July 15, 2021

#08-109: The Death of Socrates

oil painting of a man seated on a bed with one hand upraised, finger pointing up as though making a point; around him others, like him wearing toga-like clothes, expressing various stages of grief; one is handing him a large cup to drink
The Death of Socrates (1787), by Jacques-Louis David

Note: Socrates was executed for "corrupting the morals of the youth." Learn the story behind this "crime" and "see" how he died.

Get Ready: Do you think we should always listen to our parents, teachers, government leaders, and others in authority? Or should we question what they say to be sure it's the right thing?

Few individuals have affected the history of Western thought as profoundly as did the Greek philosopher Socrates, mainly through the writings of his student, Plato. And few paintings capture the impact of Socrates on his followers (and, ultimately, on us) better than the 1787 work of French painter Jacques-Louis David, The Death of Socrates.

In the painting, Socrates is sitting up on a bed, gesturing with one hand (still teaching!) as he reaches for a cup with the other. The person holding the cup is turned away and covering his face in grief.

Because the cup, you see, is filled with poison, and Socrates is drinking it as a form of execution by the state.

He had been tried and convicted on two charges: corrupting the youth of Athens, and impiety (worshipping false gods and not those of the state). The first charge resulted from his criticizing the leaders of Athens, and encouraging the youth to "question authority." Socrates denied that this was his intention. The second, which he freely admitted to in his trial, was because he deemed the gods, not like humans in nature, but more like concepts.

What had happened was this: a friend and follower of Socrates, Chaerephon, had gone to the Oracle at Delphi, and asked if Socrates was the wisest of men. The Oracle answered that no man was wiser than Socrates. When told this, Socrates doubted it, and began asking questions of prominent men in an effort to find one wiser than he was.

Alas, no one stood the test. Furthermore, the idle youth of the city began following him around and witnessing the disgrace of the leaders, which led to the charge that Socrates was "corrupting the youth."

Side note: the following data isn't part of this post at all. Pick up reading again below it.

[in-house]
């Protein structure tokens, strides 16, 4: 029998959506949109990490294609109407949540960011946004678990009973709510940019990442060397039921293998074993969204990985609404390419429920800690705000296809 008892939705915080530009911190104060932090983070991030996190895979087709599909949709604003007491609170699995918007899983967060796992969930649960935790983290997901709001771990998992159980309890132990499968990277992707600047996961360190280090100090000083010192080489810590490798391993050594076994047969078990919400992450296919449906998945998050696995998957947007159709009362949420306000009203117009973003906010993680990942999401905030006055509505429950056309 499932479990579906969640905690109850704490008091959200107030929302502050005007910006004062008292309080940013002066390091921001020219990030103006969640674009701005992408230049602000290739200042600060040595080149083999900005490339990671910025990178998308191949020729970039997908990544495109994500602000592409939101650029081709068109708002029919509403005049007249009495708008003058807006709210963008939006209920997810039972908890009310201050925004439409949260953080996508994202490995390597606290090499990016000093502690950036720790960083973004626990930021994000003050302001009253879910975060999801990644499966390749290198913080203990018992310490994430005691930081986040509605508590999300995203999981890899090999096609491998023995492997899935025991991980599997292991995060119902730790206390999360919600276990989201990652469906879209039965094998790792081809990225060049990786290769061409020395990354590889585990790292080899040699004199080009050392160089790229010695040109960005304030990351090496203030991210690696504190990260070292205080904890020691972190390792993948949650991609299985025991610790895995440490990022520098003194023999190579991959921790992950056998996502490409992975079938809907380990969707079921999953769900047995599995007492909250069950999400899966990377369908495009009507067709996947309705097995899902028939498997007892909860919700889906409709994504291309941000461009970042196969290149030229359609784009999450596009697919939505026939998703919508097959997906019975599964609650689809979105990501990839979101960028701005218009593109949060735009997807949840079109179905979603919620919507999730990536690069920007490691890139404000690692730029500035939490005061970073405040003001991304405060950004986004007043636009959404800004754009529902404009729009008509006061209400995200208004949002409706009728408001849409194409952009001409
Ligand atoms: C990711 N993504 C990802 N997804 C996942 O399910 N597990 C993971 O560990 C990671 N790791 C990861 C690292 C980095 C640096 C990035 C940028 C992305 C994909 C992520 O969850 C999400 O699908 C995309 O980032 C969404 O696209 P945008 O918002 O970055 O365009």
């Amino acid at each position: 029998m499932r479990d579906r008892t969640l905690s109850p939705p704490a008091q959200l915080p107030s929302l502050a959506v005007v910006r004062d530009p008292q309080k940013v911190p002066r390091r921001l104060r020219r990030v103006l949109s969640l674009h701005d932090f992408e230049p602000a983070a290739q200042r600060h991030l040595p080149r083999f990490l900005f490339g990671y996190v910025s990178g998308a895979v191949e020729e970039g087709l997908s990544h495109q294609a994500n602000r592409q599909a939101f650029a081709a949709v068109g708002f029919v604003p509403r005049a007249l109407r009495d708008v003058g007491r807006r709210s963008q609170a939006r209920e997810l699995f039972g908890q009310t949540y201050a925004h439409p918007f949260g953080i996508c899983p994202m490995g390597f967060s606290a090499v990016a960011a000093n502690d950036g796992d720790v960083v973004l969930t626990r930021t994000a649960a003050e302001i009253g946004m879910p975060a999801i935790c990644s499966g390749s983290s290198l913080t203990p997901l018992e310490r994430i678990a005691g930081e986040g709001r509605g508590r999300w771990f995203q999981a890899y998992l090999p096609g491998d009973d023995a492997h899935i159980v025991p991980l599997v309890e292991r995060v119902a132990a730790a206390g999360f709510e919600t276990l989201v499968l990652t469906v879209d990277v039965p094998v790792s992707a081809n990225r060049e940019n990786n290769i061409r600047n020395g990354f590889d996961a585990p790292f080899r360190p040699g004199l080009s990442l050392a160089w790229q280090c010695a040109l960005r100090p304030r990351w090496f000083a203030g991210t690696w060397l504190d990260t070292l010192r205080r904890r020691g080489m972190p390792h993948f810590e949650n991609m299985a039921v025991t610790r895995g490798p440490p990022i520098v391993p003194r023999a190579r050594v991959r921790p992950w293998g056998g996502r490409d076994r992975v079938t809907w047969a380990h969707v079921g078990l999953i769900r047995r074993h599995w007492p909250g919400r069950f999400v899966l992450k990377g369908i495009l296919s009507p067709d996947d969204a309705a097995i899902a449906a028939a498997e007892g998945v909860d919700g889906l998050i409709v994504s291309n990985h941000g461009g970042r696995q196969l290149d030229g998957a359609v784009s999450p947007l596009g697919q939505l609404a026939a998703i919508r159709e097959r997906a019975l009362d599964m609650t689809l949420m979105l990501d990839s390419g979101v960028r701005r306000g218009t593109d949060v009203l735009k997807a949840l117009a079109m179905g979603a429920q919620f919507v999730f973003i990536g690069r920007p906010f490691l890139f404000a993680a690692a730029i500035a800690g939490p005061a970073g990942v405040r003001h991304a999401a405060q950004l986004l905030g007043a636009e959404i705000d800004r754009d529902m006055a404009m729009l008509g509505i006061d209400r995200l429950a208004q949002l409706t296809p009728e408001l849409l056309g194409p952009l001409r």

Interestingly, in David's painting, Socrates is surrounded by grieving students (while his family waits outside in a hallway). Plato, anachronistically depicted as an old man, sits alone at the foot of his bed, while most of the others are crowded around the head. Their attitude stands in contrast to the confidence of Socrates, who had scolded them for their "womanly" signs of grief.

The man who has lived a moral life, he told them, had nothing to fear from death.


Read more: https://en.wikipedia.org/wiki/Trial_of_Socrates

Practice: Match the term to its definition below:

  1. anachronistically
  2. convicted
  3. corrupting
  4. deemed
  5. depicted
  6. disgrace
  7. idle
  8. impiety
  9. oracle
  10. prominent

  1. shown; portrayed
  2. found guilty
  3. shame; loss of respect
  4. lack of respect for sacred things
  5. a kind of fortune teller
  6. not working; hanging around
  7. in the wrong time period; here, at the wrong age
  8. important
  9. considered; thought (to be)
  10. leading astray; making immoral

Answers are in the first comment below.

Submitted to the Shenzhen Daily for July 15, 2021

1 comment:

  1. Answers to the Practice: 1. g; 2. b; 3. j; 4. i; 5. a; 6. c; 7. f; 8. d; 9. e; 10. h